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STOCKHOLM-Property markets in Europe have reached a turning point and the performance outlook continues to recover, largely driven by improving capital market conditions, says Aberdeen Property Investors. It raised the five-year average total return forecast for all property in the eurozone to 6.7% from 6.4% foreseen last quarter.

In its latest quarterly report, Aberdeen said property now looks cheap from an historic perspective and relative to other asset classes. There is mounting pressure on prime yields to come down, particularly given the wide gap in property yields relative to equities and real bonds. This process has already started in leading markets such as London, Paris and Oslo, where prime assets in particular are in strong demand. “Although occupier market conditions are still weak, the pace of decline regarding tenant demand no longer seems to be deteriorating in many markets, and there is the ‘risk’ that office rental growth may come back sooner rather than later,” it said. “Outside the prime areas, the situation is quite different. Demand for secondary property is relatively low and secondary yields are stabilizing at best.”

Office yields are likely to compress a little more than retail yields in 2010, due to the more cyclical nature of office markets and also due to stronger price correction in many office markets across Europe. In terms of capital value decline, most European markets will bottom out between late 2009 and end-2010.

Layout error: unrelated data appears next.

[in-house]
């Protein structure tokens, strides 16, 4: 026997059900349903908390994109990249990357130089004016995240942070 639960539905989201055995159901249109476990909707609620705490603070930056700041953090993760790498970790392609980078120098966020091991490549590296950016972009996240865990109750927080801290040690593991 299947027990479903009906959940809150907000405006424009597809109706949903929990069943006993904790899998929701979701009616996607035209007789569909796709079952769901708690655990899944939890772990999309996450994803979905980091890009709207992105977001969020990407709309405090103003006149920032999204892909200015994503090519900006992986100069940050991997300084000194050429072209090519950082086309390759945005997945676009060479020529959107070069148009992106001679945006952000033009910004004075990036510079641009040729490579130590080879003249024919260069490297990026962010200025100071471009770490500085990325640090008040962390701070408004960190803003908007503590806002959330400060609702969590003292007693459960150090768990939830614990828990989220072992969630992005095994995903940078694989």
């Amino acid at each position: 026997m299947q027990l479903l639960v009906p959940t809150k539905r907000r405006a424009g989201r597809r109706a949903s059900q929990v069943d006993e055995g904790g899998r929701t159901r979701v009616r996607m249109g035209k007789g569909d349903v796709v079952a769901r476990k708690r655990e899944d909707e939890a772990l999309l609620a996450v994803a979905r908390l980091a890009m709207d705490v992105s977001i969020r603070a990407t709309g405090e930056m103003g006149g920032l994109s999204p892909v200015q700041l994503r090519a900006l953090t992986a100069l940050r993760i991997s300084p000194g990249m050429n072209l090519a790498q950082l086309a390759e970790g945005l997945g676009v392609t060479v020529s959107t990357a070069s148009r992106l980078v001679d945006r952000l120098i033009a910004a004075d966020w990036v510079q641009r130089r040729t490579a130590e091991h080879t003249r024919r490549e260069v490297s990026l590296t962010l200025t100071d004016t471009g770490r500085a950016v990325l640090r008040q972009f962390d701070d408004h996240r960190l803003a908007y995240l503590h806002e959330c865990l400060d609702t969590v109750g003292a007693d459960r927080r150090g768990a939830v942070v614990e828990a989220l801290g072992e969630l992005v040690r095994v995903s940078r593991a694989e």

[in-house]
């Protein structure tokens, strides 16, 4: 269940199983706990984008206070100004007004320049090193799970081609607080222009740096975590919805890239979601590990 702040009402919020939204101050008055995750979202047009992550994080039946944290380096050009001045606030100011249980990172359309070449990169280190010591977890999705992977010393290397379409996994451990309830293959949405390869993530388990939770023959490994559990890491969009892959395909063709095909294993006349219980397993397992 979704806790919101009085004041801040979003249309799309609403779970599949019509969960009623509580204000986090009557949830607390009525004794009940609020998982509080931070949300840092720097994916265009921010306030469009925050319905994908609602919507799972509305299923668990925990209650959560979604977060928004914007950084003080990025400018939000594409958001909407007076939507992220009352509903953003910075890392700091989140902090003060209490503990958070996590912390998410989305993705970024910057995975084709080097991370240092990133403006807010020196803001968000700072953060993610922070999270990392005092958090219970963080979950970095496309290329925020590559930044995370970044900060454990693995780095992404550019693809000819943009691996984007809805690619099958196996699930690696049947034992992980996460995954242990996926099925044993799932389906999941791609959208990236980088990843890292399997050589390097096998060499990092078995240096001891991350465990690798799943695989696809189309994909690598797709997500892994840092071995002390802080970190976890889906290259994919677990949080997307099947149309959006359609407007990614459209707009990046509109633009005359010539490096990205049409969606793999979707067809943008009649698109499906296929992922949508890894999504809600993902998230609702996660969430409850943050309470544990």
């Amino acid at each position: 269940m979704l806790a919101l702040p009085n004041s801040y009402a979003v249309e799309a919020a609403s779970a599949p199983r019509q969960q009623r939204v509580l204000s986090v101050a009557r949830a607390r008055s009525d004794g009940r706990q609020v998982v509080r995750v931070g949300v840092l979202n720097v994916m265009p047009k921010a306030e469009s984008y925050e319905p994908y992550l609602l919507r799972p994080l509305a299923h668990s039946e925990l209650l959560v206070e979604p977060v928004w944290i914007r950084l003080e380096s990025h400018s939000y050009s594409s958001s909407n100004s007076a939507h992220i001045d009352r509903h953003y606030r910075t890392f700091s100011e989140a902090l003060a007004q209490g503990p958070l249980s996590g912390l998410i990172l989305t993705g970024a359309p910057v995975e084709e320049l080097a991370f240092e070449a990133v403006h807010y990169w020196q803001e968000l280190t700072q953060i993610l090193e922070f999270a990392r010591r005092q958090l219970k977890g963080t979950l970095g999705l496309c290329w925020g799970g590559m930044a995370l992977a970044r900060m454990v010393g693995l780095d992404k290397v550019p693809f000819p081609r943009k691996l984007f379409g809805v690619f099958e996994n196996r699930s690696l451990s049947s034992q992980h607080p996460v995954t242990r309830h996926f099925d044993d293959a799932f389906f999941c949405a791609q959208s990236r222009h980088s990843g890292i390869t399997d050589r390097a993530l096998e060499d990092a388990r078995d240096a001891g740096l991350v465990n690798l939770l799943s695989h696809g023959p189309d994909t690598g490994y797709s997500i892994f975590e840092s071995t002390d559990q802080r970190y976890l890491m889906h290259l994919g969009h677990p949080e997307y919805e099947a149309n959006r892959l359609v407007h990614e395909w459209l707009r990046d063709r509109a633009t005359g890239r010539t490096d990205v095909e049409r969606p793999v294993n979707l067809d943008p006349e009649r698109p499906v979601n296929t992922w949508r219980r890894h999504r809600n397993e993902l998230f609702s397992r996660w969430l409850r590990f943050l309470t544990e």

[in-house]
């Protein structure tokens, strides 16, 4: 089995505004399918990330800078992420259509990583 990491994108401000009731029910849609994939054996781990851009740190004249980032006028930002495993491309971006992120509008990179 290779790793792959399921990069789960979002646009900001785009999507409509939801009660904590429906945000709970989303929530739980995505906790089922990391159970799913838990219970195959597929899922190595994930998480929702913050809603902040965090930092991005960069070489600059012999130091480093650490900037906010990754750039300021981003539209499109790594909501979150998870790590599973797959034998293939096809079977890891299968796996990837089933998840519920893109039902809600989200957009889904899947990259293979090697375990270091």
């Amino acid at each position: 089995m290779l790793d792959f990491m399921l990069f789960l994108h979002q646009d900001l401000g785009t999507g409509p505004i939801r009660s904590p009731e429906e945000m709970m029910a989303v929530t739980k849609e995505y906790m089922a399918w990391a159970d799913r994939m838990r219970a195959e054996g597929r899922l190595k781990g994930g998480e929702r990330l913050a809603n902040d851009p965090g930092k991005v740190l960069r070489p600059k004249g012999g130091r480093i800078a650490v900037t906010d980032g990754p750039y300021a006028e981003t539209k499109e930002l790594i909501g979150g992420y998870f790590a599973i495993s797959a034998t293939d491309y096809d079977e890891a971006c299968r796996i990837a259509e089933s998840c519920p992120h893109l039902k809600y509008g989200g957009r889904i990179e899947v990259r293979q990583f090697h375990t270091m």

“The timing for investors to increase exposure to European property is actually very good now,” commented Aberdeen’s Western Europe Research Director Gert-Jan Kapiteyn. “However, investors will have to rely less on leverage as a driver of performance .. as banks will be less willing and able to provide cheap finance. Less gearing .. will also help institutional investors, of whom many are looking for the liability hedging qualities of property investing: high income returns, return stability, inflation protection and portfolio diversification.”

The report said that in geographic terms it continued to favor property markets in the UK and the Nordics. The stability of returns in key countries such as Germany and France also look attractive in the context of volatile economic conditions. The Russian property market, although being significantly more risky, is excepted to become more attractively priced next year, while southern and central Europe are expected to underperform in the short term.

Allan Saundersonis a managing editor of Property Finance Europe and a contributor to GlobeSt.com.

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